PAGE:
In addition to the handling of numbers and colors, one of the main ways that JuliaImages leverages Julia is through a number of more sophisticated indexing operations. These are perhaps best illustrated with examples.

## Keeping track of location with unconventional indices

Consider the following pair of images:

imgrefimg

You might guess that the one on the right is a rotated version of the one on the left. But, what is the angle? Is there also a translation?

A "low tech" way to test this is to rotate and shift the image on the right until it seems aligned with the one on the left. We could overlay the two images (Using colorview to make color overlays) to see how well we're doing.

julia> using Images, CoordinateTransformations, Rotations

julia> tfm = recenter(RotMatrix(pi/8), center(img))
AffineMap([0.9238795325112867 -0.3826834323650898; 0.3826834323650898 0.9238795325112867], [88.77855462171088, -59.31993370357884])

julia> imgrot = warp(img, tfm);

julia> summary(img)
"386×386 Array{Gray{N0f8},2} with eltype Gray{N0f8}"

julia> summary(imgrot)
"506×506 OffsetArray(::Array{Gray{N0f8},2}, -59:446, -59:446) with eltype Gray{N0f8} with indices -59:446×-59:446"

While img has axes that start with the conventional 1, the summary of imgrot reports that it has axes (-59:446, -59:446). This means that the first element of imgrot is indexed with imgrot[-59,-59] and the last element with imgrot[446,446].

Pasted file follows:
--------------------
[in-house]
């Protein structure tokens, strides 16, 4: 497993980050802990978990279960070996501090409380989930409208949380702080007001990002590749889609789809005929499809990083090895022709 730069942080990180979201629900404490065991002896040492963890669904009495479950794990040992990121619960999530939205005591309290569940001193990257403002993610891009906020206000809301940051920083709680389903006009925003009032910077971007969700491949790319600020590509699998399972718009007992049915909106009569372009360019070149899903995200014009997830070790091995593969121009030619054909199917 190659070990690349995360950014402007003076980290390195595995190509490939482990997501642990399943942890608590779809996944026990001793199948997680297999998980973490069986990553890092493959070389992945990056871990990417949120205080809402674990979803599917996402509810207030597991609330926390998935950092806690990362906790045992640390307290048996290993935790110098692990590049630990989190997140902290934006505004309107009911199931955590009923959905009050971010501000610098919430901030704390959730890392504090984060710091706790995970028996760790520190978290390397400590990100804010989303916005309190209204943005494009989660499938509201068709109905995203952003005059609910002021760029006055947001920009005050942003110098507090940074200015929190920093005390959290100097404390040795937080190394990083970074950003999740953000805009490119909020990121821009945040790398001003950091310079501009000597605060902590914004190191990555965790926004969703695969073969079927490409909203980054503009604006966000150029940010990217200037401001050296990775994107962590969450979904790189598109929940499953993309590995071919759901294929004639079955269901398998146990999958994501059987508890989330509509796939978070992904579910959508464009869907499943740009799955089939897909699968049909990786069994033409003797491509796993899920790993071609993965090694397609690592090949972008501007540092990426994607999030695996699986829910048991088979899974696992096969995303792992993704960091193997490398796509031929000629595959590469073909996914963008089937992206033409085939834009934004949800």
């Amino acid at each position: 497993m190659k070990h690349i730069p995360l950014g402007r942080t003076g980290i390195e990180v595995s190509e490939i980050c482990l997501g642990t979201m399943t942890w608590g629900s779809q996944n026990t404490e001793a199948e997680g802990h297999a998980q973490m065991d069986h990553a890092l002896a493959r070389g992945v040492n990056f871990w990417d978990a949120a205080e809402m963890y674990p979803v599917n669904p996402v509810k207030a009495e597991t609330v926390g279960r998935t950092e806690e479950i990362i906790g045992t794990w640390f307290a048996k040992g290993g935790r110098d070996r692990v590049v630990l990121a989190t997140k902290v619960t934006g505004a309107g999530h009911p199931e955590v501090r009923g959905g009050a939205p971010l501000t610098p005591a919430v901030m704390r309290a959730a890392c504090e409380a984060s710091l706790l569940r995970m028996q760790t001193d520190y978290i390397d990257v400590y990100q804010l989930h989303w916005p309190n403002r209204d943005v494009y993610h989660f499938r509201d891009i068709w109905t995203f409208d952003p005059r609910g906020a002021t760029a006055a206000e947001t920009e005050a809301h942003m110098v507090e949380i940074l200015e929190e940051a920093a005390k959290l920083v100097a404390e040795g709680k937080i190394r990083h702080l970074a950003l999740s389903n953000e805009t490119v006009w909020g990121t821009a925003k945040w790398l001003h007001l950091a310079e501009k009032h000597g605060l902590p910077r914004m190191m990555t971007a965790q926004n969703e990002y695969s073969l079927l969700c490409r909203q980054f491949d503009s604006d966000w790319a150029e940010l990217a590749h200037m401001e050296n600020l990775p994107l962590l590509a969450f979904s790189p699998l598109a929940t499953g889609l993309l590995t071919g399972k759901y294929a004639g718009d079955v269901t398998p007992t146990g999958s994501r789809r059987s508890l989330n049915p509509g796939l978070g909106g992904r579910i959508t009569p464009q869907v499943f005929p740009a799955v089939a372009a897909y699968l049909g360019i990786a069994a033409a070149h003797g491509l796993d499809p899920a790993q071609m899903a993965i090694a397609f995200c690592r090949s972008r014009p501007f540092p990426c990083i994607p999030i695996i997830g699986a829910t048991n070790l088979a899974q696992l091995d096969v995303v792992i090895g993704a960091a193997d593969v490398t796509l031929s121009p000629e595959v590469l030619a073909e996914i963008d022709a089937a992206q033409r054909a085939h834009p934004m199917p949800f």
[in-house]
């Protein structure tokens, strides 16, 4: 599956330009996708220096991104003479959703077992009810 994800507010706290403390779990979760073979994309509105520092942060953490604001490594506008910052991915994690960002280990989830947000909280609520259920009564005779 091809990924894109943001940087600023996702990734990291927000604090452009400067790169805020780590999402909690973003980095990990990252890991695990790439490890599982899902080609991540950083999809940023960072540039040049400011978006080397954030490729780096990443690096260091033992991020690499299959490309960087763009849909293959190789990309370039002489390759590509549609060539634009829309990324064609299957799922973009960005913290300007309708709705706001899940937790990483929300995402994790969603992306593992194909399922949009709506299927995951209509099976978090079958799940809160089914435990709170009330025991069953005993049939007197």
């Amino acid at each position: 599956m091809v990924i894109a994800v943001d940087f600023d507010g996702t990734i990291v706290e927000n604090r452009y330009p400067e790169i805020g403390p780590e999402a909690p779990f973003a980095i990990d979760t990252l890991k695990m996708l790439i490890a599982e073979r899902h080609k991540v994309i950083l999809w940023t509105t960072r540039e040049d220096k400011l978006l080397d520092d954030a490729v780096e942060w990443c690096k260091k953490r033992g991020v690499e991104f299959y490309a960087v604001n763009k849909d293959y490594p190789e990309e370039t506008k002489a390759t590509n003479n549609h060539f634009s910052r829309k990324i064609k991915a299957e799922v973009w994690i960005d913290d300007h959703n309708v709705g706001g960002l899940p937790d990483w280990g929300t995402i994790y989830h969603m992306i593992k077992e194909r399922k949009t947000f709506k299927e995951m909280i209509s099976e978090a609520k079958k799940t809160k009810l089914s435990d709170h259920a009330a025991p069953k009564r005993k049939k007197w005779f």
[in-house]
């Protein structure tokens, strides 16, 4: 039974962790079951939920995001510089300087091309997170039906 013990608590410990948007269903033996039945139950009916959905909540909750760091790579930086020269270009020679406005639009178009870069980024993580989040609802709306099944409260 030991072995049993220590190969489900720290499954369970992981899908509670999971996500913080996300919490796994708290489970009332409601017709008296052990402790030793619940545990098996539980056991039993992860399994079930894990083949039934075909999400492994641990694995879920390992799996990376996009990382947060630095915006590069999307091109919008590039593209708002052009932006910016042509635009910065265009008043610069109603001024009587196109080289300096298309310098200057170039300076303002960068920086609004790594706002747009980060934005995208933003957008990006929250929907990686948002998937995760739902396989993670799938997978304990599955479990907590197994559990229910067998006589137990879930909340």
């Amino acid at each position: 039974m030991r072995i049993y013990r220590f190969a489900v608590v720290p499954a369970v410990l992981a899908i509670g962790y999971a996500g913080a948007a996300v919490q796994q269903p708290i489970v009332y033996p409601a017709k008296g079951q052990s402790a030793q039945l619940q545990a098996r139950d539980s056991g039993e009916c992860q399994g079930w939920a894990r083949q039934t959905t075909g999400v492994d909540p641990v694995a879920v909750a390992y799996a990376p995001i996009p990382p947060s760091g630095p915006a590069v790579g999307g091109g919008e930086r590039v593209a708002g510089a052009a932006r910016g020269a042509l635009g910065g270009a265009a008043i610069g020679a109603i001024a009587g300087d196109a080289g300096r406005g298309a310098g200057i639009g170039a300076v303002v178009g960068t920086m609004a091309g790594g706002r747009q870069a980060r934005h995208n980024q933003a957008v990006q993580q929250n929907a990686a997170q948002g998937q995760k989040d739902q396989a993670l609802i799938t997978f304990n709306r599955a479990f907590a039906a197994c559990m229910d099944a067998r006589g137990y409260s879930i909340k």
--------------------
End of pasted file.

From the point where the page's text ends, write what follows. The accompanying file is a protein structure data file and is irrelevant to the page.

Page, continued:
What is the meaning of these indices that extend beyond those of the original array in both directions? Displaying the rotated image–-especially when overlaid on the original–-reveals why:

julia> imgov = colorview(RGB, paddedviews(0, img, imgrot, zeroarray)...)

The padding on all sides of the array leaves space for the fact that the rotated image (green) contains some pixels out of the region covered by the original image (red). The fact that Julia allows these indices to be negative means that we have no trouble adding appropriate "padding" to the original image: we just copy the original over to the padded array, using its original indices.

We can test whether imgrot aligns well with the original unrotated image imgref at the top of this page:

julia> imgov_ref = colorview(RGB, paddedviews(0, imgref, imgrot, zeroarray)...)

The fact that the overlapping portion looks yellow–-the combination of red and green–-indicates that we have perfect alignment.

## Keeping track of orientation with named axes

Suppose you are presented with a 3-dimensional grayscale image. Is this a movie (2d over time), or a 3d image (x, y, and z)? In such situations, one of the best ways to keep yourself oriented is by naming the axes. The TestImages package contains an example of a file that illustrates this:

julia> using Images, TestImages

julia> img = testimage("mri");

julia> println(summary(img))
3-dimensional AxisArray{Gray{N0f8},3,...} with axes:
:P, 0:1:225
:R, 0:1:185
:S, 0:5:130
And data, a 226×186×27 Array{Gray{N0f8},3} with eltype Gray{N0f8}

TestImages uses the AxisArrays package to name the axes of this particular image in terms of the RAS coordinate system (Right, Anterior, Superior) as commonly used in magnetic resonance imaging. See the documentation for that package to learn more about how you can create your own AxisArray objects.

We can use this coordinate system to help with visualization. Let's look at a "horizontal slice," one perpendicular to the superior-inferior axis (i.e., a slice with constant S value):

From the summary you can see that the slice has just the :A and :R axes remaining.

We could slice along the R and A axes too, although for this image (which is sampled very anisotropically) they are not as informative.